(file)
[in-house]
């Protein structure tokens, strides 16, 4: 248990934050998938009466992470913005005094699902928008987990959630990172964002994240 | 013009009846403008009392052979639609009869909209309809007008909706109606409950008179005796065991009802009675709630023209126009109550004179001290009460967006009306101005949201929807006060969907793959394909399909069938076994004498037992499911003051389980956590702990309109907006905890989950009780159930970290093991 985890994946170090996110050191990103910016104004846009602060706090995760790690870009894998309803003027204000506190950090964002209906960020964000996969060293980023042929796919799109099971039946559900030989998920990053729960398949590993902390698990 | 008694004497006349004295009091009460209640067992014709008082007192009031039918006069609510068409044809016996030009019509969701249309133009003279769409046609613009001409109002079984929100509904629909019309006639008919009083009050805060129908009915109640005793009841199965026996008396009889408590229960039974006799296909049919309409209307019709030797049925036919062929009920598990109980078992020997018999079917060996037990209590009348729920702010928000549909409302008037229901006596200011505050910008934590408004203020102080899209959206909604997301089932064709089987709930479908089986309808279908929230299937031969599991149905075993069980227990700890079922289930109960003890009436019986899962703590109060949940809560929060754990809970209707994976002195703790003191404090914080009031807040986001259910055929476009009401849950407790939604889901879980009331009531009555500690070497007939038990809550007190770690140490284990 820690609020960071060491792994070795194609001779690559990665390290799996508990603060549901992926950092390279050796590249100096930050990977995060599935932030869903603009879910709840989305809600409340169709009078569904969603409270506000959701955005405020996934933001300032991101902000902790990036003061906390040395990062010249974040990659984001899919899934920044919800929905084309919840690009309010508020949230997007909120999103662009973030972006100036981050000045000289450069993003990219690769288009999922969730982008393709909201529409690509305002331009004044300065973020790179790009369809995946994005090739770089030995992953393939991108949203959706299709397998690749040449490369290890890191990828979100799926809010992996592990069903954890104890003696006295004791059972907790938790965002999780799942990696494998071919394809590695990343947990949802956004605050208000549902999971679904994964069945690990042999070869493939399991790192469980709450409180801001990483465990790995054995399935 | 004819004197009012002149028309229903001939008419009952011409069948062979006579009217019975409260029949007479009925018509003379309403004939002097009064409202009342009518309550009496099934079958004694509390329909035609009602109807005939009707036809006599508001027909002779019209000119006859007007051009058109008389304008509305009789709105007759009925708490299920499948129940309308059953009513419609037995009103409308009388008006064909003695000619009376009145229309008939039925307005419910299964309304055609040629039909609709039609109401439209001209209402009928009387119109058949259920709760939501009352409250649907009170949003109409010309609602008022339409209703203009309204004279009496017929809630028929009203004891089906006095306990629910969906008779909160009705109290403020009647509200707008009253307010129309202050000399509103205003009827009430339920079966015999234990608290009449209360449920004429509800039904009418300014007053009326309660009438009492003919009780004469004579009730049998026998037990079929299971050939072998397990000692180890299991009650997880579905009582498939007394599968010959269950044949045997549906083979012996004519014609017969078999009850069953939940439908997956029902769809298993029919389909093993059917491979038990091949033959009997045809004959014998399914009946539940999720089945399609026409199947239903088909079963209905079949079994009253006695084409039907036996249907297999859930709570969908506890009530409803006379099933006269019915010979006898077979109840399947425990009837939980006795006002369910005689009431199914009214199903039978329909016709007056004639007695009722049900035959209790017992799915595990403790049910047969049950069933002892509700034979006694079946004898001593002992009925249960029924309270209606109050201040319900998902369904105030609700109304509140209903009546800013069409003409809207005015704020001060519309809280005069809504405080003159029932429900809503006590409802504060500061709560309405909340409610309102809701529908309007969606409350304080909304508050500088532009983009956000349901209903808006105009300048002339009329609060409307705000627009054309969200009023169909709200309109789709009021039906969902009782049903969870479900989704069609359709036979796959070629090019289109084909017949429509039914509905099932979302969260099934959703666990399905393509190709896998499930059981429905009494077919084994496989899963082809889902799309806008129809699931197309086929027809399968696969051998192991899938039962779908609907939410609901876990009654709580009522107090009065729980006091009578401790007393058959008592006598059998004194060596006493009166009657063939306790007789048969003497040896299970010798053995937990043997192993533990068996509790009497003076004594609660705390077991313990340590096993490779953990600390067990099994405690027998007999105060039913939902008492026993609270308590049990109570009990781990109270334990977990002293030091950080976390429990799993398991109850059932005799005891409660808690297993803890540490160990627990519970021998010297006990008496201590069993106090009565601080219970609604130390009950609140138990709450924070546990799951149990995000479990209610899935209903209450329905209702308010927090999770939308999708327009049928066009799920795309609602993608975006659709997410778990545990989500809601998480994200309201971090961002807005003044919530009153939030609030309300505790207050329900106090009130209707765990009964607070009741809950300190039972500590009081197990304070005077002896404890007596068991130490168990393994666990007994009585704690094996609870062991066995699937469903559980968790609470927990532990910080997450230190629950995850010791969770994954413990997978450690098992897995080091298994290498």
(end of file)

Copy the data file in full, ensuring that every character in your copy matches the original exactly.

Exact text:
[in-house]
């Protein structure tokens, strides 16, 4: 248990934050998938009466992470913005005094699902928008987990959630990172964002994240 | 013009009846403008009392052979639609009869909209309809007008909706109606409950008179005796065991009802009675709630023209126009109550004179001290009460967006009306101005949201929807006060969907793959394909399909069938076994004498037992499911003051389980956590702990309109907006905890989950009780159930970290093991 985890994946170090996110050191990103910016104004846009602060706090995760790690870009894998309803003027204000506190950090964002209906960020964000996969060293980023042929796919799109099971039946559900030989998920990053729960398949590993902390698990 | 008694004497006349004295009091009460209640067992014709008082007192009031039918006069609510068409044809016996030009019509969701249309133009003279769409046609613009001409109002079984929100509904629909019309006639008919009083009050805060129908009915109640005793009841199965026996008396009889408590229960039974006799296909049919309409209307019709030797049925036919062929009920598990109980078992020997018999079917060996037990209590009348729920702010928000549909409302008037229901006596200011505050910008934590408004203020102080899209959206909604997301089932064709089987709930479908089986309808279908929230299937031969599991149905075993069980227990700890079922289930109960003890009436019986899962703590109060949940809560929060754990809970209707994976002195703790003191404090914080009031807040986001259910055929476009009401849950407790939604889901879980009331009531009555500690070497007939038990809550007190770690140490284990 820690609020960071060491792994070795194609001779690559990665390290799996508990603060549901992926950092390279050796590249100096930050990977995060599935932030869903603009879910709840989305809600409340169709009078569904969603409270506000959701955005405020996934933001300032991101902000902790990036003061906390040395990062010249974040990659984001899919899934920044919800929905084309919840690009309010508020949230997007909120999103662009973030972006100036981050000045000289450069993003990219690769288009999922969730982008393709909201529409690509305002331009004044300065973020790179790009369809995946994005090739770089030995992953393939991108949203959706299709397998690749040449490369290890890191990828979100799926809010992996592990069903954890104890003696006295004791059972907790938790965002999780799942990696494998071919394809590695990343947990949802956004605050208000549902999971679904994964069945690990042999070869493939399991790192469980709450409180801001990483465990790995054995399935 | 004819004197009012002149028309229903001939008419009952011409069948062979006579009217019975409260029949007479009925018509003379309403004939002097009064409202009342009518309550009496099934079958004694509390329909035609009602109807005939009707036809006599508001027909002779019209000119006859007007051009058109008389304008509305009789709105007759009925708490299920499948129940309308059953009513419609037995009103409308009388008006064909003695000619009376009145229309008939039925307005419910299964309304055609040629039909609709039609109401439209001209209402009928009387119109058949259920709760939501009352409250649907009170949003109409010309609602008022339409209703203009309204004279009496017929809630028929009203004891089906006095306990629910969906008779909160009705109290403020009647509200707008009253307010129309202050000399509103205003009827009430339920079966015999234990608290009449209360449920004429509800039904009418300014007053009326309660009438009492003919009780004469004579009730049998026998037990079929299971050939072998397990000692180890299991009650997880579905009582498939007394599968010959269950044949045997549906083979012996004519014609017969078999009850069953939940439908997956029902769809298993029919389909093993059917491979038990091949033959009997045809004959014998399914009946539940999720089945399609026409199947239903088909079963209905079949079994009253006695084409039907036996249907297999859930709570969908506890009530409803006379099933006269019915010979006898077979109840399947425990009837939980006795006002369910005689009431199914009214199903039978329909016709007056004639007695009722049900035959209790017992799915595990403790049910047969049950069933002892509700034979006694079946004898001593002992009925249960029924309270209606109050201040319900998902369904105030609700109304509140209903009546800013069409003409809207005015704020001060519309809280005069809504405080003159029932429900809503006590409802504060500061709560309405909340409610309102809701529908309007969606409350304080909304508050500088532009983009956000349901209903808006105009300048002339009329609060409307705000627009054309969200009023169909709200309109789709009021039906969902009782049903969870479900989704069609359709036979796959070629090019289109084909017949429509039914509905099932979302969260099934959703666990399905393509190709896998499930059981429905009494077919084994496989899963082809889902799309806008129809699931197309086929027809399968696969051998192991899938039962779908609907939410609901876990009654709580009522107090009065729980006091009578401790007393058959008592006598059998004194060596006493009166009657063939306790007789048969003497040896299970010798053995937990043997192993533990068996509790009497003076004594609660705390077991313990340590096993490779953990600390067990099994405690027998007999105060039913939902008492026993609270308590049990109570009990781990109270334990977990002293030091950080976390429990799993398991109850059932005799005891409660808690297993803890540490160990627990519970021998010297006990008496201590069993106090009565601080219970609604130390009950609140138990709450924070546990799951149990995000479990209610899935209903209450329905209702308010927090999770939308999708327009049928066009799920795309609602993608975006659709997410778990545990989500809601998480994200309201971090961002807005003044919530009153939030609030309300505790207050329900106090009130209707765990009964607070009741809950300190039972500590009081197990304070005077002896404890007596068991130490168990393994666990007994009585704690094996609870062991066995699937469903559980968790609470927990532990910080997450230190629950995850010791969770994954413990997978450690098992897995080091298994290498």